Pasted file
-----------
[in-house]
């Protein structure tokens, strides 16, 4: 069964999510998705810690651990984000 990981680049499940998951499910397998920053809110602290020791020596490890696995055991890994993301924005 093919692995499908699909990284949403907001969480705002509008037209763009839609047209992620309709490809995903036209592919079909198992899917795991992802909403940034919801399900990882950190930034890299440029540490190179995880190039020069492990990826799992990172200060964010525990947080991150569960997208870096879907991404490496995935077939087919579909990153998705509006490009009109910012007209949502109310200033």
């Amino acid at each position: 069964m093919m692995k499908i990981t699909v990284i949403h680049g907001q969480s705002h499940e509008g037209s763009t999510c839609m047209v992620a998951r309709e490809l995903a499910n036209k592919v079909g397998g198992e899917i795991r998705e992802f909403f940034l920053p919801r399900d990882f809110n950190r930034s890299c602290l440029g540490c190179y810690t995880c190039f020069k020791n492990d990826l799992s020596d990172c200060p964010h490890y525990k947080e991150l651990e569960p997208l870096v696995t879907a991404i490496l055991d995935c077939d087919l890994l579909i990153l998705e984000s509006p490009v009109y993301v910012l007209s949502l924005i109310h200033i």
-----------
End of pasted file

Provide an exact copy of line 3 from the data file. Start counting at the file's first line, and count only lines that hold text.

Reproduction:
């Amino acid at each position: 069964m093919m692995k499908i990981t699909v990284i949403h680049g907001q969480s705002h499940e509008g037209s763009t999510c839609m047209v992620a998951r309709e490809l995903a499910n036209k592919v079909g397998g198992e899917i795991r998705e992802f909403f940034l920053p919801r399900d990882f809110n950190r930034s890299c602290l440029g540490c190179y810690t995880c190039f020069k020791n492990d990826l799992s020596d990172c200060p964010h490890y525990k947080e991150l651990e569960p997208l870096v696995t879907a991404i490496l055991d995935c077939d087919l890994l579909i990153l998705e984000s509006p490009v009109y993301v910012l007209s949502l924005i109310h200033i």